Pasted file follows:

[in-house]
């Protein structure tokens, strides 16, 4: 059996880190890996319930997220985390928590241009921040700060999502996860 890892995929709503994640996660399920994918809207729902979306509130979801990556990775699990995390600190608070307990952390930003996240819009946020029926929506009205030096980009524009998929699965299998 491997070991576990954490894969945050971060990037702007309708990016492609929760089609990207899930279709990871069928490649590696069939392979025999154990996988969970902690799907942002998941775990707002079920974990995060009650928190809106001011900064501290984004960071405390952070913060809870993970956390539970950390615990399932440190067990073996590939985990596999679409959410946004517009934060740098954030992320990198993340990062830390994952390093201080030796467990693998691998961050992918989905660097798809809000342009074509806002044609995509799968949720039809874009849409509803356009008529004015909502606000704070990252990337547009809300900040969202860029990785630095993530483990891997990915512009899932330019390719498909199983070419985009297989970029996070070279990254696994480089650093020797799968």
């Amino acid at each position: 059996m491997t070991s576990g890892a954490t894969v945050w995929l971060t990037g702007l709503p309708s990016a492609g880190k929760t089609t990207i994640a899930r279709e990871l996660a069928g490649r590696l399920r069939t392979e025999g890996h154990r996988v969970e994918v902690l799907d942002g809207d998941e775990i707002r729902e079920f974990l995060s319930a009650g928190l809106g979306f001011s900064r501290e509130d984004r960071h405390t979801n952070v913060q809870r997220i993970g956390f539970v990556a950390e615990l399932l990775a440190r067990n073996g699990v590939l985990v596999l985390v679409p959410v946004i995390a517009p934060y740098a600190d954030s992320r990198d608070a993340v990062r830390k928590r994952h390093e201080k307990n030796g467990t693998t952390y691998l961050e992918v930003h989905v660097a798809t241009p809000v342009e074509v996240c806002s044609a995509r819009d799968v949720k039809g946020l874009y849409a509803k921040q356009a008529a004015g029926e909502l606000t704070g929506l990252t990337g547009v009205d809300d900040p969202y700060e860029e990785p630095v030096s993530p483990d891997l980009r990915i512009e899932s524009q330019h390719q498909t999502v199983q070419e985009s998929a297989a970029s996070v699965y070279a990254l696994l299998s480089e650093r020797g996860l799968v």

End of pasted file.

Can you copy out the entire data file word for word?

[in-house]
């Protein structure tokens, strides 16, 4: 059996880190890996319930997220985390928590241009921040700060999502996860 890892995929709503994640996660399920994918809207729902979306509130979801990556990775699990995390600190608070307990952390930003996240819009946020029926929506009205030096980009524009998929699965299998 491997070991576990954490894969945050971060990037702007309708990016492609929760089609990207899930279709990871069928490649590696069939392979025999154990996988969970902690799907942002998941775990707002079920974990995060009650928190809106001011900064501290984004960071405390952070913060809870993970956390539970950390615990399932440190067990073996590939985990596999679409959410946004517009934060740098954030992320990198993340990062830390994952390093201080030796467990693998691998961050992918989905660097798809809000342009074509806002044609995509799968949720039809874009849409509803356009008529004015909502606000704070990252990337547009809300900040969202860029990785630095993530483990891997990915512009899932330019390719498909199983070419985009297989970029996070070279990254696994480089650093020797799968």
């Amino acid at each position: 059996m491997t070991s576990g890892a954490t894969v945050w995929l971060t990037g702007l709503p309708s990016a492609g880190k929760t089609t990207i994640a899930r279709e990871l996660a069928g490649r590696l399920r069939t392979e025999g890996h154990r996988v969970e994918v902690l799907d942002g809207d998941e775990i707002r729902e079920f974990l995060s319930a009650g928190l809106g979306f001011s900064r501290e509130d984004r960071h405390t979801n952070v913060q809870r997220i993970g956390f539970v990556a950390e615990l399932l990775a440190r067990n073996g699990v590939l985990v596999l985390v679409p959410v946004i995390a517009p934060y740098a600190d954030s992320r990198d608070a993340v990062r830390k928590r994952h390093e201080k307990n030796g467990t693998t952390y691998l961050e992918v930003h989905v660097a798809t241009p809000v342009e074509v996240c806002s044609a995509r819009d799968v949720k039809g946020l874009y849409a509803k921040q356009a008529a004015g029926e909502l606000t704070g929506l990252t990337g547009v009205d809300d900040p969202y700060e860029e990785p630095v030096s993530p483990d891997l980009r990915i512009e899932s524009q330019h390719q498909t999502v199983q070419e985009s998929a297989a970029s996070v699965y070279a990254l696994l299998s480089e650093r020797g996860l799968v």